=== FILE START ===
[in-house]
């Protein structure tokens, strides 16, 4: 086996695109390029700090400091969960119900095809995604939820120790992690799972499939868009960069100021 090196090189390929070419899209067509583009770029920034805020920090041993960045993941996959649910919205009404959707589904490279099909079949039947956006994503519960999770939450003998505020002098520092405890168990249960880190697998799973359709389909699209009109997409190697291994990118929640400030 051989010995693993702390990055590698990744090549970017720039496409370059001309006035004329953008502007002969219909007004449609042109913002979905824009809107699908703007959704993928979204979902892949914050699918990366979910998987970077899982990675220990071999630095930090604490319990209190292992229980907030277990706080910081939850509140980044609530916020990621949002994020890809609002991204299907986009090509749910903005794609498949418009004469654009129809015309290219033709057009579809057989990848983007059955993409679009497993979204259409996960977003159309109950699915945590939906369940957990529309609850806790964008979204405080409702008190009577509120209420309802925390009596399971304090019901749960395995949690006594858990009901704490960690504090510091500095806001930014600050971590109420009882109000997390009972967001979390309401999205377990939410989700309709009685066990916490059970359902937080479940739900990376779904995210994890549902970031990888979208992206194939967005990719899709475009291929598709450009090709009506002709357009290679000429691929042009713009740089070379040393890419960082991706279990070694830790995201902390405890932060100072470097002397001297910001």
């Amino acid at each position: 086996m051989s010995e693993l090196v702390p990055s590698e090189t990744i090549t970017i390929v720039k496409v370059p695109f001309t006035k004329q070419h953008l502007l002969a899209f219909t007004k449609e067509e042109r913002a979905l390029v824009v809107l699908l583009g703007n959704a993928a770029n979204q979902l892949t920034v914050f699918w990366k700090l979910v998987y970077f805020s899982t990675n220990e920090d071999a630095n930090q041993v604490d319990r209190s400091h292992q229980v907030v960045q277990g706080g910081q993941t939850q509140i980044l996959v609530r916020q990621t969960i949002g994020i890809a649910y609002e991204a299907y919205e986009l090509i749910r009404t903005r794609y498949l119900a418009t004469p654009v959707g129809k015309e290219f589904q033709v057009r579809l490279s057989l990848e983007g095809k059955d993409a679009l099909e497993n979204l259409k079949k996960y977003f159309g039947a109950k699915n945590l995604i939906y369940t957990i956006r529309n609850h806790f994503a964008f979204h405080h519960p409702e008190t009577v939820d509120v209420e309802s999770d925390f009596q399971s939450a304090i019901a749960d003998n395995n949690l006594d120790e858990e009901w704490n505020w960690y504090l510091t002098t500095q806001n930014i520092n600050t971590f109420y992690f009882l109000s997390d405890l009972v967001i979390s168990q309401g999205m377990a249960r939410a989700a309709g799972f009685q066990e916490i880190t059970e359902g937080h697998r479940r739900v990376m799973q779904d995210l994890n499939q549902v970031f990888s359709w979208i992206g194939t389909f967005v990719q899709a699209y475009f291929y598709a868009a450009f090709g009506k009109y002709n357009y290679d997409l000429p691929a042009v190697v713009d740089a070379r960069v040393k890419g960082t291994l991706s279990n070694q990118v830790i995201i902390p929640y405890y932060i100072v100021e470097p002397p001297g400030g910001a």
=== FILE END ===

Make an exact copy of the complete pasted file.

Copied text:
[in-house]
């Protein structure tokens, strides 16, 4: 086996695109390029700090400091969960119900095809995604939820120790992690799972499939868009960069100021 090196090189390929070419899209067509583009770029920034805020920090041993960045993941996959649910919205009404959707589904490279099909079949039947956006994503519960999770939450003998505020002098520092405890168990249960880190697998799973359709389909699209009109997409190697291994990118929640400030 051989010995693993702390990055590698990744090549970017720039496409370059001309006035004329953008502007002969219909007004449609042109913002979905824009809107699908703007959704993928979204979902892949914050699918990366979910998987970077899982990675220990071999630095930090604490319990209190292992229980907030277990706080910081939850509140980044609530916020990621949002994020890809609002991204299907986009090509749910903005794609498949418009004469654009129809015309290219033709057009579809057989990848983007059955993409679009497993979204259409996960977003159309109950699915945590939906369940957990529309609850806790964008979204405080409702008190009577509120209420309802925390009596399971304090019901749960395995949690006594858990009901704490960690504090510091500095806001930014600050971590109420009882109000997390009972967001979390309401999205377990939410989700309709009685066990916490059970359902937080479940739900990376779904995210994890549902970031990888979208992206194939967005990719899709475009291929598709450009090709009506002709357009290679000429691929042009713009740089070379040393890419960082991706279990070694830790995201902390405890932060100072470097002397001297910001």
């Amino acid at each position: 086996m051989s010995e693993l090196v702390p990055s590698e090189t990744i090549t970017i390929v720039k496409v370059p695109f001309t006035k004329q070419h953008l502007l002969a899209f219909t007004k449609e067509e042109r913002a979905l390029v824009v809107l699908l583009g703007n959704a993928a770029n979204q979902l892949t920034v914050f699918w990366k700090l979910v998987y970077f805020s899982t990675n220990e920090d071999a630095n930090q041993v604490d319990r209190s400091h292992q229980v907030v960045q277990g706080g910081q993941t939850q509140i980044l996959v609530r916020q990621t969960i949002g994020i890809a649910y609002e991204a299907y919205e986009l090509i749910r009404t903005r794609y498949l119900a418009t004469p654009v959707g129809k015309e290219f589904q033709v057009r579809l490279s057989l990848e983007g095809k059955d993409a679009l099909e497993n979204l259409k079949k996960y977003f159309g039947a109950k699915n945590l995604i939906y369940t957990i956006r529309n609850h806790f994503a964008f979204h405080h519960p409702e008190t009577v939820d509120v209420e309802s999770d925390f009596q399971s939450a304090i019901a749960d003998n395995n949690l006594d120790e858990e009901w704490n505020w960690y504090l510091t002098t500095q806001n930014i520092n600050t971590f109420y992690f009882l109000s997390d405890l009972v967001i979390s168990q309401g999205m377990a249960r939410a989700a309709g799972f009685q066990e916490i880190t059970e359902g937080h697998r479940r739900v990376m799973q779904d995210l994890n499939q549902v970031f990888s359709w979208i992206g194939t389909f967005v990719q899709a699209y475009f291929y598709a868009a450009f090709g009506k009109y002709n357009y290679d997409l000429p691929a042009v190697v713009d740089a070379r960069v040393k890419g960082t291994l991706s279990n070694q990118v830790i995201i902390p929640y405890y932060i100072v100021e470097p002397p001297g400030g910001a």